This February, the Comfort Lake – Forest Lake Watershed District (CLFLWD) begins work on a major project to improve wetland habitat in the City of Forest Lake’s Bixby Park and downstream water quality in the Sunrise River, Comfort Lake, and ultimately the St. Croix River. The district will be installing two weir structures to re-direct water currently flowing through a now-abandoned ditch into surrounding wetlands. They will also be removing roughly 8,000 cubic yards of sediment accumulated over the years. The project will prevent a calculated 206 pounds/year of phosphorus from flowing downstream and will be a crucial advance toward cleaner, clearer water in Comfort Lake. This amount accounts for over half of the phosphorus reductions needed to get Comfort Lake water quality back to its clean water goal. A $360,750 Clean Water Grant from the Minnesota Board of Water and Soil Resources will pay for three-quarters of the $481,000 project.
Water quality problems in the Sunrise River harken back to the early 1900s when farmers ditched many stretches of the river in order to dry out nearby wetlands to plant crops. This is what happened to the area between Forest Lake and Comfort Lake, which came to be known as Judicial Ditch 1 (JD 1). After water management issues surrounding JD 1 became increasingly complex in the late 1990s, the ditch was ultimately abandoned in 1997. Though it is no longer being regulated and maintained, this short stretch of the Sunrise River still continues to function more like a ditch than a free-flowing stream with a natural floodplain.
When the Forest Lake area developed in this area during the 1980’s and 1990s, many of the stormwater management rules now in place had not yet been adopted. Unknowingly then, polluted runoff containing high levels of nutrients from the urban areas of the city began flowing through JD 1 and into Comfort Lake, which lies just north of Hwy 8 in Chisago County. The lake’s health declined and algae blooms became more common. Swimmers and boaters that once enjoyed clear water could no longer see their toes when they stood waist deep in the lake. Downstream, the Sunrise River and St. Croix River that receive water flowing out of Comfort Lake have suffered from the stormwater pollution as well.
The Bixby Park Clean Water project, in the works for many years, will take place on a parcel of city-owned land, southeast of Hwy 8 and I-35 that formerly housed the community compost collection site. In addition to modifying the abandoned ditch system to send more water in the surrounding wetlands and floodplain area, the CLFLWD will modify the existing outlet and remove accumulated sediments in the wetland to store more water during large rainstorms. This will reduce the velocity of water flowing downstream to Comfort Lake so that there is less erosion, and will provide protection against downstream flooding as well. The significant amount of excavation will increasing water storage within Bixby Park and will thus also reduce the potential for flooding.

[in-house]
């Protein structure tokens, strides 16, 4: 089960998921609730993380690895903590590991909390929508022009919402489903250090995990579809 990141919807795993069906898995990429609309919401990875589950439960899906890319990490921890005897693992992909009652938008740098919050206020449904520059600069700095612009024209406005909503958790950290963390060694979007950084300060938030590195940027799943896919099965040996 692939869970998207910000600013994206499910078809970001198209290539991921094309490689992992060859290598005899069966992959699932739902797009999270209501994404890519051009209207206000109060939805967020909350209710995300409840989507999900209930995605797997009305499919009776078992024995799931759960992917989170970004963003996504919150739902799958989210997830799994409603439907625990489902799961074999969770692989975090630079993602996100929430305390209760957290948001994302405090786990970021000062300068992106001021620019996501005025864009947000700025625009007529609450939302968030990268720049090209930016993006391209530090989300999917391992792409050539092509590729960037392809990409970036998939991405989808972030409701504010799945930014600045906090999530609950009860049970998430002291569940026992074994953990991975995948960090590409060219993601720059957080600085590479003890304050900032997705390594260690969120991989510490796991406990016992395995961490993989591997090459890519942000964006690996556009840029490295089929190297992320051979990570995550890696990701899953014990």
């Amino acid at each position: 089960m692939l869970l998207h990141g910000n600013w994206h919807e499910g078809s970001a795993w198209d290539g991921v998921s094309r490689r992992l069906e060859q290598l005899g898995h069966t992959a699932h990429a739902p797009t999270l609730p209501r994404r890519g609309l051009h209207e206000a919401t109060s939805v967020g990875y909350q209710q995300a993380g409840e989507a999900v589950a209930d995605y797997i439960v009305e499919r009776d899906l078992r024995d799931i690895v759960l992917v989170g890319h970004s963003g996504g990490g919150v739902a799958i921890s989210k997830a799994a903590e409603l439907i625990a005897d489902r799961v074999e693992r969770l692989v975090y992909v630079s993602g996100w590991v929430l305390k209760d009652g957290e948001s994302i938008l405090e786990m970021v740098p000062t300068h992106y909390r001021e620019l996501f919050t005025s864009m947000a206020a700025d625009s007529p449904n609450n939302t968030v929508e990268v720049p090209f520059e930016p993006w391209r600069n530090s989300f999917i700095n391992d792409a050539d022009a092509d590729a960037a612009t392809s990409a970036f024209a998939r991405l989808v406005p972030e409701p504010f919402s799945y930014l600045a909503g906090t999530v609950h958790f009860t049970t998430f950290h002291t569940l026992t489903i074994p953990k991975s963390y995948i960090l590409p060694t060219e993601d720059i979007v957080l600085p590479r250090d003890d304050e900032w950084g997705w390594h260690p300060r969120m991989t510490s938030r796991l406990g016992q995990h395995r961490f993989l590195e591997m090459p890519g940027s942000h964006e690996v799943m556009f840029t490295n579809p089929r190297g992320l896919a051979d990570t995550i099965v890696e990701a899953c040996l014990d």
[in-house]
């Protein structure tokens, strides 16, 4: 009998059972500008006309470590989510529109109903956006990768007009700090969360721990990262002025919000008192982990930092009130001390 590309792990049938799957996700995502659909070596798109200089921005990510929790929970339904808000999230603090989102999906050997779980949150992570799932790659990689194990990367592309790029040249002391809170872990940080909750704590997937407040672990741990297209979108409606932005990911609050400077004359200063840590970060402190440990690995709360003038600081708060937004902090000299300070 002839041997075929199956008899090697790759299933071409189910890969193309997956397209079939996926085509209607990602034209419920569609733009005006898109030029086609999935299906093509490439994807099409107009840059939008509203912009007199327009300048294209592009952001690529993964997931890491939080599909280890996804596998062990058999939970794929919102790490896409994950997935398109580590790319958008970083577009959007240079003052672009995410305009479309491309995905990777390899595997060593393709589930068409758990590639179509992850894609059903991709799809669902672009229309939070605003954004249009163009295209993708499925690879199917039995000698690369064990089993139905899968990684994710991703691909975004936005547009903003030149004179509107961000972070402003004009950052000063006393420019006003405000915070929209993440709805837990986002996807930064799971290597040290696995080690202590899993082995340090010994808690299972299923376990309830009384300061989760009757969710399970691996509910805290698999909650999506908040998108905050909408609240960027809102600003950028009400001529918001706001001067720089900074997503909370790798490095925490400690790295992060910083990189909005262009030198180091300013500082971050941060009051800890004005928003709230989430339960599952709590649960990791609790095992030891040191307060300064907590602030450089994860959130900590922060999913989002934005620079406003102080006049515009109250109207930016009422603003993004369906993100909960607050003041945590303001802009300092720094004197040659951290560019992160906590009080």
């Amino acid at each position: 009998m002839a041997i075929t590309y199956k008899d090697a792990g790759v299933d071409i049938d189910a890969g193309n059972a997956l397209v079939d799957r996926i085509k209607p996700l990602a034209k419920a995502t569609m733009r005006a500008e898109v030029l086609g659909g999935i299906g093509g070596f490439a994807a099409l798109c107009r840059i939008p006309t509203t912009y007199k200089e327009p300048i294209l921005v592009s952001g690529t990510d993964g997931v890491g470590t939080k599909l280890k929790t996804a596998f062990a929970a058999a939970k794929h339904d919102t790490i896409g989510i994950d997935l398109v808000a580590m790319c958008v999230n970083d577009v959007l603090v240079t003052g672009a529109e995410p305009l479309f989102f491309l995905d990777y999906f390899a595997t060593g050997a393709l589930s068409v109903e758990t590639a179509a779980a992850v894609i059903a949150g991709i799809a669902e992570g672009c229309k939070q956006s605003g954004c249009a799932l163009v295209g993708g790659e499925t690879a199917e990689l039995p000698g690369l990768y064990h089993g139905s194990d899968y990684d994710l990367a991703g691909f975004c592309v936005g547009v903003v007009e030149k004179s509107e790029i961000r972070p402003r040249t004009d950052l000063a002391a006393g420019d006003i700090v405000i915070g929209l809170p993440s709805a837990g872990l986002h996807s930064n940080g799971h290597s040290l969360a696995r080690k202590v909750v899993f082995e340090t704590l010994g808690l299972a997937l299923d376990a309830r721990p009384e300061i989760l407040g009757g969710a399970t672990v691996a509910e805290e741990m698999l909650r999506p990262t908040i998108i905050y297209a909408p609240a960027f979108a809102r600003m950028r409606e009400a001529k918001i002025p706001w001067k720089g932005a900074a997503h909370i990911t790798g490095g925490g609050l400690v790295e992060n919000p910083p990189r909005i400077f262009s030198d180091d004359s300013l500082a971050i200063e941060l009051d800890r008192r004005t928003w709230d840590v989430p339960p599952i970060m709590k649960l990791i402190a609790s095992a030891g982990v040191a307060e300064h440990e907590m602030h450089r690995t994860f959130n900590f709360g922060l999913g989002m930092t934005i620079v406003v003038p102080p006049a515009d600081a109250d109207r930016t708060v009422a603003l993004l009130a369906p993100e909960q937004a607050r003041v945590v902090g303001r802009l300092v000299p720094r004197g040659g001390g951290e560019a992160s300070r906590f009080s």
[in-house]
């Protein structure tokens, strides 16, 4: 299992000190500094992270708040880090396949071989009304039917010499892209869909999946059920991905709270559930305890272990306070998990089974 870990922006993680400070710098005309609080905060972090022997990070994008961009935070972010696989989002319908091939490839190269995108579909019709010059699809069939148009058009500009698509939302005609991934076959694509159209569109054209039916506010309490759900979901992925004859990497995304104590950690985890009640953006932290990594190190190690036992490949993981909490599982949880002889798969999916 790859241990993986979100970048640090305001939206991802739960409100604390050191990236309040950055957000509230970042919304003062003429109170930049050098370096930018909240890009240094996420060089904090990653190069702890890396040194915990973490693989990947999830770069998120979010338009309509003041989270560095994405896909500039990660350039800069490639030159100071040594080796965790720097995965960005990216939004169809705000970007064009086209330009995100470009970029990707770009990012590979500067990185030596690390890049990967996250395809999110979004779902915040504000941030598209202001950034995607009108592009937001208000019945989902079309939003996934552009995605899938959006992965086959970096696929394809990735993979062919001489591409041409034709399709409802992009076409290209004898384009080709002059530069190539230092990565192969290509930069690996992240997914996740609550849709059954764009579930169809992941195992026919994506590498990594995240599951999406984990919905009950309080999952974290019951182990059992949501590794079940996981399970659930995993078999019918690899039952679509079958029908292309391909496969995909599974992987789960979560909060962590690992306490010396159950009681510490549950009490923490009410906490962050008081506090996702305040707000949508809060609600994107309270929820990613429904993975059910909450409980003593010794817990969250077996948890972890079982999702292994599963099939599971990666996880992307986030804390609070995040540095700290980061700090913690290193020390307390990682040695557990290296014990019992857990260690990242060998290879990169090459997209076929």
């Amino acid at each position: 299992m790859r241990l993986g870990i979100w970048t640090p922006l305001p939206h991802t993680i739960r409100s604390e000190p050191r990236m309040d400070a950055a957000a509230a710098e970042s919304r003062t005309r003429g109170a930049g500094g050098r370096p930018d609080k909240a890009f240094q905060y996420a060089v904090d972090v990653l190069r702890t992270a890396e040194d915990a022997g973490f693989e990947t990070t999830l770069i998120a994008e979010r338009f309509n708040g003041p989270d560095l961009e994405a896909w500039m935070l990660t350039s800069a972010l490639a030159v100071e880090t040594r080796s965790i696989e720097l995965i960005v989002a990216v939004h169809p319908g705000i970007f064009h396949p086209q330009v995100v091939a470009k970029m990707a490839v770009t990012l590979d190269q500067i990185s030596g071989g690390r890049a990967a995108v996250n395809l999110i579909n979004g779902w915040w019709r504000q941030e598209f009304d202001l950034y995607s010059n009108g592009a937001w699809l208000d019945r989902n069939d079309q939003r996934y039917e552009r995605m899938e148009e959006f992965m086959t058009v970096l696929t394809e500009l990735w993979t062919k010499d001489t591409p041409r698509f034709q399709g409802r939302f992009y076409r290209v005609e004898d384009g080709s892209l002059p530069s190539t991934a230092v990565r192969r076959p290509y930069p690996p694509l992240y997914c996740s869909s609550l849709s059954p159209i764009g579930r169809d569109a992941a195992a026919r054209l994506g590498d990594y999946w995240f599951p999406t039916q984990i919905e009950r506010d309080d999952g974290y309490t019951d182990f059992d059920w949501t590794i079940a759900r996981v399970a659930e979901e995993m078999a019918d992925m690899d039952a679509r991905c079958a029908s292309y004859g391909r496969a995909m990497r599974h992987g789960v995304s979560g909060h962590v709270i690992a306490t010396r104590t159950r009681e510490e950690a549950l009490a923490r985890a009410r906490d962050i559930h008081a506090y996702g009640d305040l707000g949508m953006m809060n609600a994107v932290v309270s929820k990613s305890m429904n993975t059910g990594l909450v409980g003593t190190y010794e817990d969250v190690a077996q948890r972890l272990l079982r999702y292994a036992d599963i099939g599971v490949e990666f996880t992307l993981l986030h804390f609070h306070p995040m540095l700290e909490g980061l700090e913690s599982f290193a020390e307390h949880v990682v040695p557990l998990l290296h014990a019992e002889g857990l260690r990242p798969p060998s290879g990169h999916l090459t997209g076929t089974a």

A lightweight aggregate filter berm will pull dissolved phosphorus (the nutrient that feeds algae) out of water flowing downstream, and the watershed district will also be improving habitat for waterfowl and other wildlife by increasing the habitat diversity in the Bixby Park wetlands. The CLFLWD’s engineering firm, Emmons & Olivier Resources (EOR), has designed many similar projects around the east metro and will be monitoring the effectiveness of the water quality practices once they are installed.
The Sunrise River-Bixby Park Clean Water project, is just one of many projects the Comfort Lake – Forest Lake Watershed District has completed to protect lakes, streams and wetlands in the area. Several years ago, the District worked with Washington County to enhance a large stormwater treatment project north of Broadway Ave. and south of Bixby Park, near the new Cedar Park dragon playground. The sediment pond, filtration basin, and iron-enhanced sand filter remove 37.4 pounds of phosphorus per year from runoff that eventually flows into Bixby Park. The Watershed District also worked with Target Corporation to install raingardens and a large stormwater infiltration basin to capture and treat stormwater runoff from the store’s parking lot and roof.
Future plans after the Bixby Park Project is complete include improving a shallow pond in the area between Hwy 61 and Greenway Avenue, and restoring two wetlands on watershed district-owned tax forfeit parcels along Hwy 8, both in Chisago County. In addition, Comfort Lake – Forest Lake Watershed District was just awarded two grants from the Minnesota Board of Water and Soil Resources. One is for $162,000 to enhance a wetland draining to Forest Lake in order to improve lake water quality. The other is for $429,284 to rehabilitate wetlands draining to Moody Lake in order to improve water quality within Moody Lake and other downstream lakes.
To learn more about the Comfort Lake – Forest Lake Watershed District, including grants to help homeowners install water-friendly landscaping, visit www.clflwd.org.